Preserving U.S. Military Heritage World War II to the Cold War

June 4 - June 6, 2019
Fredericksburg, TX

The National Center for Preservation and Training (NCPTT) and the National Museum of the Pacific War held a three-day symposium, June 4-6, 2019, in Fredericksburg, Texas, discussing the preservation of United States military heritage from World War II to the Cold War.

Millions fought for the freedom of our country and for human rights around the world during World War II and the Cold War that followed. Like no American war fought before or since, the entire industrial, economic, and scientific capabilities of the United States were employed in winning World War II. The sites, structures, machines, tools, and objects, and more resulting from time help us to remember the people, places, and cultures that endured.

The symposium brought together conservators, architects, engineers, landscape architects, museum and site managers, and other cultural resource professionals to discuss state-of-the-science efforts to document, conserve, treat and adaptively reuse sites and features from our military heritage from 1939 to 1991, such as:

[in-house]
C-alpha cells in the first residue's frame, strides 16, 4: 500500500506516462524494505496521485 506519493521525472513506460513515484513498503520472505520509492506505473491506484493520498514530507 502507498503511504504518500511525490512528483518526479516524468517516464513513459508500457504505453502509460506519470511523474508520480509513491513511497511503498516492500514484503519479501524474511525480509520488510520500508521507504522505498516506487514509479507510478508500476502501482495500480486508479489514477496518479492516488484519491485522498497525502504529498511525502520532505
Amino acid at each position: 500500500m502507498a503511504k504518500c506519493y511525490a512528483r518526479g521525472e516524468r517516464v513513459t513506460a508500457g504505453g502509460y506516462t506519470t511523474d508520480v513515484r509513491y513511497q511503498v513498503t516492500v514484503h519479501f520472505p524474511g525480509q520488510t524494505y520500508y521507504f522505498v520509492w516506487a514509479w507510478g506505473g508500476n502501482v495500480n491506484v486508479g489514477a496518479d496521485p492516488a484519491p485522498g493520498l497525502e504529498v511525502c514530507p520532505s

• Military bases and training facilities

  • War machines: planes, tanks, and guns

  • Military materials: concrete, metals, plastics, composites

  • Camps: Relocation and Prisoner-of-war

  • Nuclear Age sites: testing grounds and development sites

  • Cold War sites: bunkers, silos, and missiles

  • Remembrances: monuments and memorials

  • Archives: posters, photographs, letters, documents


The National Center for Preservation Technology and Training, the Friends of NCPTT, Nimitz Foundation, and the National Museum of the Pacific War, organized the symposium.

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